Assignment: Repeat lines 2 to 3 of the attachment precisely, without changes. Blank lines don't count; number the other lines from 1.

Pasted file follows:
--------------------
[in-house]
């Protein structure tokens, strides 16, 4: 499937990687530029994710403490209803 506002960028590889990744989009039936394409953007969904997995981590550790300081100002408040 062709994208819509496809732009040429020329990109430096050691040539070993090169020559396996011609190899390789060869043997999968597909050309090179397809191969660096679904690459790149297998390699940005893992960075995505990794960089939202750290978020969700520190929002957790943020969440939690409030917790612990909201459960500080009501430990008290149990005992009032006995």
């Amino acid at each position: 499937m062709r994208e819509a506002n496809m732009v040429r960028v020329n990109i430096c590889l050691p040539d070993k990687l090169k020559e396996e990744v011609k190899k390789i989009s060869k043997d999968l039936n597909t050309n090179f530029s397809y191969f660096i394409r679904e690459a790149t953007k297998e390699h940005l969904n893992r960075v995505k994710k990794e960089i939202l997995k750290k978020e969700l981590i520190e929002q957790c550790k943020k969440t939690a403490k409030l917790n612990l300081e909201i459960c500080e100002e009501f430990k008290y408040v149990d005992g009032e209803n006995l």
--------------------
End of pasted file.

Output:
């Protein structure tokens, strides 16, 4: 499937990687530029994710403490209803 506002960028590889990744989009039936394409953007969904997995981590550790300081100002408040 062709994208819509496809732009040429020329990109430096050691040539070993090169020559396996011609190899390789060869043997999968597909050309090179397809191969660096679904690459790149297998390699940005893992960075995505990794960089939202750290978020969700520190929002957790943020969440939690409030917790612990909201459960500080009501430990008290149990005992009032006995």
């Amino acid at each position: 499937m062709r994208e819509a506002n496809m732009v040429r960028v020329n990109i430096c590889l050691p040539d070993k990687l090169k020559e396996e990744v011609k190899k390789i989009s060869k043997d999968l039936n597909t050309n090179f530029s397809y191969f660096i394409r679904e690459a790149t953007k297998e390699h940005l969904n893992r960075v995505k994710k990794e960089i939202l997995k750290k978020e969700l981590i520190e929002q957790c550790k943020k969440t939690a403490k409030l917790n612990l300081e909201i459960c500080e100002e009501f430990k008290y408040v149990d005992g009032e209803n006995l």